How to Grow and Harvest Potatoes
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You say potato, I say patahto, potato, patahto, let’s plant a crop of potatoes!
This blog post covers when to plant potatoes, how they grow, and when to harvest potatoes for maximum benefit.
Plant potatoes in the ground and water them regularly
It would be best if you planted seed potatoes in the soil about an inch deep, and once they sprout, you should cover the potato plants further. If you want taller potato plants, continue covering them with soil. However, if your aim is for shorter potato plants, all you have to do is cover the lower part of the tuber with soil.
For best results, planting seed potatoes in soil containing lots of organic material is recommended. Potato plants and tubers are heavy feeders, so you can add fertilizer immediately after planting them.
The best time for planting seed potatoes would be in early spring or late summer/fall, and potato plants and the tubers underneath should mature between 80 and 100 days after planting (90 days is a safe bet.)
Plant potatoes with plenty of time to harvest before your first frost to protect your harvest. You can start stealing new potatoes from the vines; sooner than that, they’ll just be smaller than the mature version.
Potato foliage will blossom into potato flowers and sometimes grow small berries. These small berries are perfectly normal when growing potatoes but don’t eat the berries; they’re poisonous.
Harvesting potatoes throughout the season gives you new potatoes and baby potatoes, but you’re ready to harvest once all the potato foliage has died before harvesting potatoes for storage.
When should you harvest potatoes?
Potatoes should be ready to harvest in about four months, depending on how much you want to grow at once. Pay close attention to the vines to know when to harvest potatoes. The vines should be thoroughly dried up, and the leaves wilted. You can also let them turn yellow or red before harvesting them.
Get yourself a potato fork to make harvesting your homegrown potatoes much easier. Drive your fork deep into the soil and pull all the dirt up while shaking it to make it easier to harvest potatoes.
Many different potato varieties come in all shapes, sizes, and colors, including white, red, purple, and blue eggplant (to name a few). All sorts of potatoes are acceptable to grow for food, but you should choose locally adapted cultivars.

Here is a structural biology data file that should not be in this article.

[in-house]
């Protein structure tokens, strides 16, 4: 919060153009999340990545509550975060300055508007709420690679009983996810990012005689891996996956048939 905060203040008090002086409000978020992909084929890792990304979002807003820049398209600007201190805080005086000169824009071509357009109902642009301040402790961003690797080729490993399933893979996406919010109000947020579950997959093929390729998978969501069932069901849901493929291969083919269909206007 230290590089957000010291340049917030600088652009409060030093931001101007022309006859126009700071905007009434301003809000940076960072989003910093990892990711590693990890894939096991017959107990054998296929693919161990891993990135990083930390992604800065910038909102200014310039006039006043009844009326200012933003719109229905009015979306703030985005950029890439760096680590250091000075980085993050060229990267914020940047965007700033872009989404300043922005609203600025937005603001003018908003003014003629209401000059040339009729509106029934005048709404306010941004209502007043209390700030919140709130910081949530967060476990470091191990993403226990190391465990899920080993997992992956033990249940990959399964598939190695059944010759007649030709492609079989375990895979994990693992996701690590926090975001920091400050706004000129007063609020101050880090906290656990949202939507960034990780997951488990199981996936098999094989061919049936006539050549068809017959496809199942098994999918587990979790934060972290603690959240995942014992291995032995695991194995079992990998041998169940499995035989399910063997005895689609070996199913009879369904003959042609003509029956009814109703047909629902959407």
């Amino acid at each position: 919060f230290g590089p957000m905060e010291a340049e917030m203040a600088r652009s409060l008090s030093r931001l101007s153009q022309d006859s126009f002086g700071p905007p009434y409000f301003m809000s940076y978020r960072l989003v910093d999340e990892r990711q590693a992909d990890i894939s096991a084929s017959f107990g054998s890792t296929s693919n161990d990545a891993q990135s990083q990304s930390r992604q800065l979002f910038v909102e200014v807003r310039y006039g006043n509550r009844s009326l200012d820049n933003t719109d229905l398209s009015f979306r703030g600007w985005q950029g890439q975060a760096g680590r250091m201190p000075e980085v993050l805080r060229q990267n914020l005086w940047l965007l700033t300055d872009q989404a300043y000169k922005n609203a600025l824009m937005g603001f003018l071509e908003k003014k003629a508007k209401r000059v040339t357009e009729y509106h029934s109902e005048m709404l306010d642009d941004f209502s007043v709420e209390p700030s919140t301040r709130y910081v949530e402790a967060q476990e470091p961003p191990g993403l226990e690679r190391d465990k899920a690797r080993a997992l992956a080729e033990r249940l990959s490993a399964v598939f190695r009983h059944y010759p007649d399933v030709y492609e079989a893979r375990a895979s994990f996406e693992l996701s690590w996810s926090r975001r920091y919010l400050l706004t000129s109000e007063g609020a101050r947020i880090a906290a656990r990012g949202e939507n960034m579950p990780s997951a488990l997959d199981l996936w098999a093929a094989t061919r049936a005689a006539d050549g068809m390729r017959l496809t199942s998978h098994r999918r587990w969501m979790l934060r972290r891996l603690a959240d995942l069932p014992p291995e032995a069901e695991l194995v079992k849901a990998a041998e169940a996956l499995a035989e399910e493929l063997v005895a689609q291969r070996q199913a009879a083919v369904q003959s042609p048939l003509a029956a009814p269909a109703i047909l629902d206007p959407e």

You can dig potatoes in many different ways depending on what you want to do with them. You can harvest potatoes by pulling whole potato plants, cutting the vine, and leaving the tubers attached, or cut the vine and remove each tuber individually.
Ensure you harvest all your potatoes at least one week before your first frost. Frost can damage the skins, making them susceptible to insects and diseases. Freshly dug potatoes need to be cured and dried before you can store potatoes for an extended period. However, you can use freshly dug potatoes as baby potatoes or new potatoes right away to eat if you’re not planning on storing them.
When and how should you store potatoes?
Once you’ve dug your potato crop, you’ll need to prepare them so you can store potatoes long-term. Typically, the best place to store your potatoes is in a dark, cool place like an attic, root cellar, or basement.
Cover your main crop potatoes with dry straw, sawdust, leaves, or sand for insulation. Then, check every day to see if they are sprouting. If they do sprout, it is best to eat them right away. You can eat the smaller baby potatoes right out of the ground.
If you do not plan on eating your potatoes right away, make sure you have cool and dark conditions to store potatoes until it’s time to use them. While it’s easy to grow potatoes, many people have issues with having enough space to store them after the harvest. Make sure you grow potatoes you like and only enough plants that you have room to store. In particular, I am a fan of this potato (and onion) box.
Potatoes will last the longest if the soil temperature never exceeds 60 degrees Fahrenheit (15 degrees Celsius). As soon as they are exposed to lower temperatures for more than a few days, the starch in potatoes turns into sugar; this gives them an off-flavor and makes them lose their appeal. You can pick up a simple soil thermometer that can be used for just about anything you plant.
However, if you want to store them through the winter, make sure they are exposed to lower temperatures for only a few days at a time. This will prevent sugar buildup and keep your potatoes taste great!
Now you know how to grow and when to harvest potatoes.
Potatoes are versatile vegetables that can be grown in many ways for your diet. Whether you want to grow them from seed, purchase plants, or even order potatoes online, various methods and techniques are available to ensure the best possible yield.
Potatoes store well when harvested at the right time and stored correctly, which makes it easy to enjoy fresh potatoes all year round! Remember to harvest them before your first frost and let them cure and dry before storing them away.
Interested in how to grow and harvest other veggies? Check out some of our other articles on vegetable gardening!